BOLIVIA
Journey on the Altiplano

Touted as one of the most unforgettable road trip adventure in all of Latin America, the Tupiza - San Pedro de Atacama to La Paz route crosses what is inarguably one of the most stunning plateaus on the planet. The Bolivian Altiplano is an ethereal world of colours and contours, of dramatic scenery and rugged horizons, of hardy wildlife and out of this world sunsets. This is the Bolivian Outback: that remote corner of the country that’s difficult to reach but totally impossible to forget.

A high altitude plateau that covers the divide between the eastern and western Andes Mountain, the Altiplano sits at an eye-watering elevation of over 3700m and stretches for over 800km, encompassing treasures such as the Salar Uyuni – the largest salt flats in the world –the flamingo-filled Laguna Colorada and a flurry of colonial-era mining towns (like Potosi and Uyuni) that seem to be stuck in some kind of time-warp. The visual feasts are noteworthy, with the seemingly endless undulating and multi-coloured horizons framed by vertiginous snow-capped peaks. A land of volcanoes and sulphur lakes, of iridescent-coloured lagoons, steamy geysers, multihued deserts and surreal thermal hot springs. All right there. In the middle of nowhere.

A tough and arduous journey, in many ways, a crossing of the Bolivian Altiplano will see you contend with extreme wind and cold. Such is life on this high-altitude, barren yet mesmerizing world.

 

Laguna Colorada

Red lake 4,000 meters above sea level is home to rare flamingos.


Somewhere around 14,000 feet above sea level is Laguna Colorada, Bolivia's stunning white-speckled, red lake. Part of Bolivia's salt wonders of the altiplano, the lake and its nearly-extinct flamingo population draw visitors in to a bizarre landscape that is otherworldly.

The colors of Laguna Colorada stand out immediately upon seeing it. Tinged with red algae and other microorganisms, the water is a deep orange-red hue. Perfectly contrasted, the salt lake is dotted with large white pools caused by massive borax deposits on the lake's surface. Combined with the rolling mountains and craggy rock shores, Laguna Colorada is an immaculate and beautiful wildlife area. Besides tourists, a rare breed of flamingo has also flocked to the area for centuries. James's Flamingo, also called the puna flamingo, is native to the Andes and the Altiplano area. Although they seem plentiful on the shores of Colorada, they are in fact very rare. During the mid-1950s, scientists had all but written them off as extinct, until a pack was found roaming South America. Today their habitat is contiually threatened, and they are classified as a endangered species. The household work is left exclusively to the women while the men carry out most of the agricultural and other outside work. Raising the children is also left exclusively to the women.Most of the Nagas have accepted Christianity after the religion was brought into their land under the British Raj. However, a few are still attached to the original Naga religion and traditions. The different Naga tribes have different Gods but Kenepfu is the main god and they believe him to be the creator whereas Rutzeh is the god of death.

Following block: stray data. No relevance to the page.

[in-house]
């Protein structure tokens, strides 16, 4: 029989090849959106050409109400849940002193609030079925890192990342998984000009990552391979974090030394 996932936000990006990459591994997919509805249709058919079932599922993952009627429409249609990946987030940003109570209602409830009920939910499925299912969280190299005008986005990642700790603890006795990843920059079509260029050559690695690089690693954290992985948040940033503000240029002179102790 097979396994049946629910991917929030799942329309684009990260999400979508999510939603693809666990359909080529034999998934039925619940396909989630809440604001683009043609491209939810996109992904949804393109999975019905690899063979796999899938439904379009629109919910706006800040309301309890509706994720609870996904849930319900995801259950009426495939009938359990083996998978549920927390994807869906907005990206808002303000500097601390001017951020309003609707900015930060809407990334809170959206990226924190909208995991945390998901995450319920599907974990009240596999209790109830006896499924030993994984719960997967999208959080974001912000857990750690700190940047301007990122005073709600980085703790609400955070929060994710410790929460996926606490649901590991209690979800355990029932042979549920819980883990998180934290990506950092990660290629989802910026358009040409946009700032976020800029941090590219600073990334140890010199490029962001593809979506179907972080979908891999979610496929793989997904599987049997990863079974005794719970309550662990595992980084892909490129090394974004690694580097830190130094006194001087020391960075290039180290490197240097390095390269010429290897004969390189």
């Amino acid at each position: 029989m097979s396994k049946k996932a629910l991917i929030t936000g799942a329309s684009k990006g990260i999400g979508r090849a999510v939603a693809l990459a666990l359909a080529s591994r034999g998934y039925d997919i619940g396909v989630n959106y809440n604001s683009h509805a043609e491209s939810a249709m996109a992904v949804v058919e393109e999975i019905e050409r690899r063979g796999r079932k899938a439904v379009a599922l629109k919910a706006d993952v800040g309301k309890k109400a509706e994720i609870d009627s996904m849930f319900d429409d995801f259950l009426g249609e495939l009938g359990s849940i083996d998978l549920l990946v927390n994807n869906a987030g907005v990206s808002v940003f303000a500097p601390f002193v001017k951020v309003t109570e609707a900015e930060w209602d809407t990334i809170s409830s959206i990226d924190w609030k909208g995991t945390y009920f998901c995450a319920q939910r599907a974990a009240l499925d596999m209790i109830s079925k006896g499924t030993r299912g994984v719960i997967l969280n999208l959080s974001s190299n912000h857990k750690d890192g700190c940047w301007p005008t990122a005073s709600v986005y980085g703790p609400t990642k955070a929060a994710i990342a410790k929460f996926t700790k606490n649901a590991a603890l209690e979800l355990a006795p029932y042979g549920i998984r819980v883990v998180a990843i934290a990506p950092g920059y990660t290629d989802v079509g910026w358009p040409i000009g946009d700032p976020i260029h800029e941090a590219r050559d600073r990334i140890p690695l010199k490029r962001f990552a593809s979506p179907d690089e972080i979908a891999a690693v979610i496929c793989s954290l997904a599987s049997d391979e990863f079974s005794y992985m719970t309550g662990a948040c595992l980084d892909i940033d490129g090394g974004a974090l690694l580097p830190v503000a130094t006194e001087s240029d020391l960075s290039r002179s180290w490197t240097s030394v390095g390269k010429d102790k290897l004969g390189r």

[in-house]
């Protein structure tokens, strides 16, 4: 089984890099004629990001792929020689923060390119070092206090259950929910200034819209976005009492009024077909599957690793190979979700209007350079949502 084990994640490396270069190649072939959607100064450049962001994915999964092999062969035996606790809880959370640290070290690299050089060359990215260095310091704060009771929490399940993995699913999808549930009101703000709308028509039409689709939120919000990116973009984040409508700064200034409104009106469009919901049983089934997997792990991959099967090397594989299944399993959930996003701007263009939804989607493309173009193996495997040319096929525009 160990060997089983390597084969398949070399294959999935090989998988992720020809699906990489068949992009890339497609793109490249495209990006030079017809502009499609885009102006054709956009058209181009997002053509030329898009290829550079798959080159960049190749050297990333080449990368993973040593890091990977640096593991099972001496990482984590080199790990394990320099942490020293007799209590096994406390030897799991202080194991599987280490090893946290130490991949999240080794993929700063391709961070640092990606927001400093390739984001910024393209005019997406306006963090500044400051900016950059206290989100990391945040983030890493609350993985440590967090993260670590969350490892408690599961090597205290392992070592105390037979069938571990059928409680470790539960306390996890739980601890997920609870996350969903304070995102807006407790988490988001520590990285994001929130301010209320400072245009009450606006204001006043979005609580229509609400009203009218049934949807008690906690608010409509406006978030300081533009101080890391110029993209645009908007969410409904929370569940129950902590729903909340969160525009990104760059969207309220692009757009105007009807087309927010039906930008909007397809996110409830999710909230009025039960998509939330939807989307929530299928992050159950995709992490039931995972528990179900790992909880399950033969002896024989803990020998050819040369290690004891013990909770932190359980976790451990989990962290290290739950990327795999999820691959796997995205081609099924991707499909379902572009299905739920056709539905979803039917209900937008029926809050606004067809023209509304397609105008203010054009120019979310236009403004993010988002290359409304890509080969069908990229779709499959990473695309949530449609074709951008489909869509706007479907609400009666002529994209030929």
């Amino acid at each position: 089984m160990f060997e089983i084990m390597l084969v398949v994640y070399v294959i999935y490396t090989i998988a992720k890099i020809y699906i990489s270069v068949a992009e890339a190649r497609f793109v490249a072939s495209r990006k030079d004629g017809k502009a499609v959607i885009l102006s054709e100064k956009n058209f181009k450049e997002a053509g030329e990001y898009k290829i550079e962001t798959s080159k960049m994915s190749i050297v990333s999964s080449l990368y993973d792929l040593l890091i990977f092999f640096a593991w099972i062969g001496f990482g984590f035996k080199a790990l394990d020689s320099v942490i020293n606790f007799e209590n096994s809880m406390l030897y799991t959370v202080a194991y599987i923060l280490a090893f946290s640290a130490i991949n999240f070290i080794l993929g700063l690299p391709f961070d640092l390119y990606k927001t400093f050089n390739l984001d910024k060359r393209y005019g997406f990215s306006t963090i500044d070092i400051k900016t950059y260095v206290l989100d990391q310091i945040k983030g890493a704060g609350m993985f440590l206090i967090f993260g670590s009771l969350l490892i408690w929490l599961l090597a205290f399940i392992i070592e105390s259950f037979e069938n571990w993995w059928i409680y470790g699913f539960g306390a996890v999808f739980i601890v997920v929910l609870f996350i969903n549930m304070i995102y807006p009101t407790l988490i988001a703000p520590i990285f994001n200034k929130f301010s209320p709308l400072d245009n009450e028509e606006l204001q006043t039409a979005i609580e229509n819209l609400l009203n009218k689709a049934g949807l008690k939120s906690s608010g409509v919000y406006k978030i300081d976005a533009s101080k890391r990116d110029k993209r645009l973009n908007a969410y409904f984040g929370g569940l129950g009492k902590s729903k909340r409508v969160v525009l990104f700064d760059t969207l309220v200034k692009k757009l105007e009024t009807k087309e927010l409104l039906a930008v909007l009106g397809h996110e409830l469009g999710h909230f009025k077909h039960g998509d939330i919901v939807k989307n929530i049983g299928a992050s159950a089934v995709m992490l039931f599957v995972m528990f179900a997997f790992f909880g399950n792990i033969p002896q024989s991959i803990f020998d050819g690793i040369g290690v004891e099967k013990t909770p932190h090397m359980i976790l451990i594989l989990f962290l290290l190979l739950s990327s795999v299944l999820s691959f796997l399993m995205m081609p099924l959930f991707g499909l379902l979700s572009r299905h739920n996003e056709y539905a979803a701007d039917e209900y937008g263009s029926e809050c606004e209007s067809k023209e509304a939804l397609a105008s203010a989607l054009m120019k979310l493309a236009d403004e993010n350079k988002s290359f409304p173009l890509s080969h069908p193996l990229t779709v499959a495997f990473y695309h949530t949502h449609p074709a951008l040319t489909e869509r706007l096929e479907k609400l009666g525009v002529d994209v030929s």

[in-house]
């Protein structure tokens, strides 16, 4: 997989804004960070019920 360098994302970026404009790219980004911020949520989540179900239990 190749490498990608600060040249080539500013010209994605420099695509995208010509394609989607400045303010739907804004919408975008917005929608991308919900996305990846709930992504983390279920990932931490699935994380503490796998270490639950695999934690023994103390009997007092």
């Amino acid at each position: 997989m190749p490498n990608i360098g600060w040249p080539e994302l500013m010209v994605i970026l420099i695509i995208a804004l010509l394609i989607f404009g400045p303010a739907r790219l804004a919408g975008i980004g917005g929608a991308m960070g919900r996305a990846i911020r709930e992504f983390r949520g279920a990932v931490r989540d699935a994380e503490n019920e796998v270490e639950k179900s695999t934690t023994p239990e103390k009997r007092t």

Sur Lípez, Bolivia

Salvador Dalí Desert

A desert that evokes the surreal. 

In Bolivia’s Reserva Nacional de Fauna Andina Eduardo Abaroa, there is a surreal, barren, wind-swept swath of land that has been frequently compared to a Dalí painting.

Salvador Dalí was a Spanish painter best known for dreamy, sometimes eerie, nonsensical images against a minimalistic backdrop, the most well known examples of which include The Persistence of Memory and The Elephants

Though Dalí never painted this particular Bolivian reserve, the arid, stark desert horizon coupled with strange rock formations strike a strong resemblance to the famous surrealist’s work.

In particular, the Árbol de Piedra, or Stone Tree, could be one of Dalí’s disturbing subjects. The base of the rock has been weathered away by wind and time, while the top remained intact. The seemingly impossible structure stands 23 feet tall and casts its shadow even longer across the flat sandy desert.

If you’re walking through the Dalí Desert and find yourself peeking over your shoulder for melting clocks or flying cats, don’t chalk it all up to surrealism. It might be heatstroke.

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